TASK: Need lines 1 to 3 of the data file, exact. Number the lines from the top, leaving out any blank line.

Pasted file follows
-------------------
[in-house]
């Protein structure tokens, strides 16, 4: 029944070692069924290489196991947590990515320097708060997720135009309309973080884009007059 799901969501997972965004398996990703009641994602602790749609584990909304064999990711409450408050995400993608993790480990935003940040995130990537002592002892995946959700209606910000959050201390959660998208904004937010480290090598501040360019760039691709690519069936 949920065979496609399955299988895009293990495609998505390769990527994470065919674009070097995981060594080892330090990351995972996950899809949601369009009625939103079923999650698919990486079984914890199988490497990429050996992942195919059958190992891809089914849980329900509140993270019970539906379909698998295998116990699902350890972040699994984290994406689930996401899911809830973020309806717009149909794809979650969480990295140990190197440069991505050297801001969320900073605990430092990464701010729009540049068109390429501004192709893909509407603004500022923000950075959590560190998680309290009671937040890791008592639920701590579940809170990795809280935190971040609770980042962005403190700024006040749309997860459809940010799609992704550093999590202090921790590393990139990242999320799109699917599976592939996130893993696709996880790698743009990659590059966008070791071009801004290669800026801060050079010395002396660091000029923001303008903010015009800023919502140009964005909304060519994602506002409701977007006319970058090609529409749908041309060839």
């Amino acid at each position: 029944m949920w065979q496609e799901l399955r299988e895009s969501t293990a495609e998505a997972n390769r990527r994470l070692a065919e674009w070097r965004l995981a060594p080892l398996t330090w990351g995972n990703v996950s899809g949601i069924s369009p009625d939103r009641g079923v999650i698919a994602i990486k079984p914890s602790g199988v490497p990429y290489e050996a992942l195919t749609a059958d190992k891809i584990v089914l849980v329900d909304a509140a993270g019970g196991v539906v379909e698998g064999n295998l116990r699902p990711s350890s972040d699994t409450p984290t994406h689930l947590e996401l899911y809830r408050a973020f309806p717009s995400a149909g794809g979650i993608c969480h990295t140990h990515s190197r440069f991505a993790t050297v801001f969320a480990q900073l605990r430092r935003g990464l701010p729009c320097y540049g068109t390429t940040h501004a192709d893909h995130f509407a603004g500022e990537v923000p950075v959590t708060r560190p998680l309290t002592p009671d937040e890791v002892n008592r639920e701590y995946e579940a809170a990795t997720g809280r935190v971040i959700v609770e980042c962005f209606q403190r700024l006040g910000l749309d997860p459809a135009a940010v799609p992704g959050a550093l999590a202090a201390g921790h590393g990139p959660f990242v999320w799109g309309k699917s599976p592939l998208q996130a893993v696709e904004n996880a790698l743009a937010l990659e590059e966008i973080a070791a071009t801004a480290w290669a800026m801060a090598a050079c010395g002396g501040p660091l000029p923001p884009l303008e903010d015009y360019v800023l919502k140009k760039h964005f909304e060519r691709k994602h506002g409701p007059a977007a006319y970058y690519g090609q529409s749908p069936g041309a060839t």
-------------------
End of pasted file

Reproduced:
[in-house]
């Protein structure tokens, strides 16, 4: 029944070692069924290489196991947590990515320097708060997720135009309309973080884009007059 799901969501997972965004398996990703009641994602602790749609584990909304064999990711409450408050995400993608993790480990935003940040995130990537002592002892995946959700209606910000959050201390959660998208904004937010480290090598501040360019760039691709690519069936 949920065979496609399955299988895009293990495609998505390769990527994470065919674009070097995981060594080892330090990351995972996950899809949601369009009625939103079923999650698919990486079984914890199988490497990429050996992942195919059958190992891809089914849980329900509140993270019970539906379909698998295998116990699902350890972040699994984290994406689930996401899911809830973020309806717009149909794809979650969480990295140990190197440069991505050297801001969320900073605990430092990464701010729009540049068109390429501004192709893909509407603004500022923000950075959590560190998680309290009671937040890791008592639920701590579940809170990795809280935190971040609770980042962005403190700024006040749309997860459809940010799609992704550093999590202090921790590393990139990242999320799109699917599976592939996130893993696709996880790698743009990659590059966008070791071009801004290669800026801060050079010395002396660091000029923001303008903010015009800023919502140009964005909304060519994602506002409701977007006319970058090609529409749908041309060839």
């Amino acid at each position: 029944m949920w065979q496609e799901l399955r299988e895009s969501t293990a495609e998505a997972n390769r990527r994470l070692a065919e674009w070097r965004l995981a060594p080892l398996t330090w990351g995972n990703v996950s899809g949601i069924s369009p009625d939103r009641g079923v999650i698919a994602i990486k079984p914890s602790g199988v490497p990429y290489e050996a992942l195919t749609a059958d190992k891809i584990v089914l849980v329900d909304a509140a993270g019970g196991v539906v379909e698998g064999n295998l116990r699902p990711s350890s972040d699994t409450p984290t994406h689930l947590e996401l899911y809830r408050a973020f309806p717009s995400a149909g794809g979650i993608c969480h990295t140990h990515s190197r440069f991505a993790t050297v801001f969320a480990q900073l605990r430092r935003g990464l701010p729009c320097y540049g068109t390429t940040h501004a192709d893909h995130f509407a603004g500022e990537v923000p950075v959590t708060r560190p998680l309290t002592p009671d937040e890791v002892n008592r639920e701590y995946e579940a809170a990795t997720g809280r935190v971040i959700v609770e980042c962005f209606q403190r700024l006040g910000l749309d997860p459809a135009a940010v799609p992704g959050a550093l999590a202090a201390g921790h590393g990139p959660f990242v999320w799109g309309k699917s599976p592939l998208q996130a893993v696709e904004n996880a790698l743009a937010l990659e590059e966008i973080a070791a071009t801004a480290w290669a800026m801060a090598a050079c010395g002396g501040p660091l000029p923001p884009l303008e903010d015009y360019v800023l919502k140009k760039h964005f909304e060519r691709k994602h506002g409701p007059a977007a006319y970058y690519g090609q529409s749908p069936g041309a060839t």